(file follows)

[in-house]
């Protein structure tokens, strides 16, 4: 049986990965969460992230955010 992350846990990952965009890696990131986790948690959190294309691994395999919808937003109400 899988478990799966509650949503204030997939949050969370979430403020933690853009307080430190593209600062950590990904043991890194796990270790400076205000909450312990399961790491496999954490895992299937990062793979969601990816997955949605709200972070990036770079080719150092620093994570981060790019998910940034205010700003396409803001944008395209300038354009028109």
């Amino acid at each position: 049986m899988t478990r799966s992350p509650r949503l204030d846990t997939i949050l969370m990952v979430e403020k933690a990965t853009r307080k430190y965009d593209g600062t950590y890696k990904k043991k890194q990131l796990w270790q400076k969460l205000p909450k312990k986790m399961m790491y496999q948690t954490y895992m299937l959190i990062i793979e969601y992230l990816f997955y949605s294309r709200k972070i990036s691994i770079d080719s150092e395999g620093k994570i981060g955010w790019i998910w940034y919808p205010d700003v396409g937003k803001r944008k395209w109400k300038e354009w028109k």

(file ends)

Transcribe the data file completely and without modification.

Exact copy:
[in-house]
């Protein structure tokens, strides 16, 4: 049986990965969460992230955010 992350846990990952965009890696990131986790948690959190294309691994395999919808937003109400 899988478990799966509650949503204030997939949050969370979430403020933690853009307080430190593209600062950590990904043991890194796990270790400076205000909450312990399961790491496999954490895992299937990062793979969601990816997955949605709200972070990036770079080719150092620093994570981060790019998910940034205010700003396409803001944008395209300038354009028109």
């Amino acid at each position: 049986m899988t478990r799966s992350p509650r949503l204030d846990t997939i949050l969370m990952v979430e403020k933690a990965t853009r307080k430190y965009d593209g600062t950590y890696k990904k043991k890194q990131l796990w270790q400076k969460l205000p909450k312990k986790m399961m790491y496999q948690t954490y895992m299937l959190i990062i793979e969601y992230l990816f997955y949605s294309r709200k972070i990036s691994i770079d080719s150092e395999g620093k994570i981060g955010w790019i998910w940034y919808p205010d700003v396409g937003k803001r944008k395209w109400k300038e354009w028109k």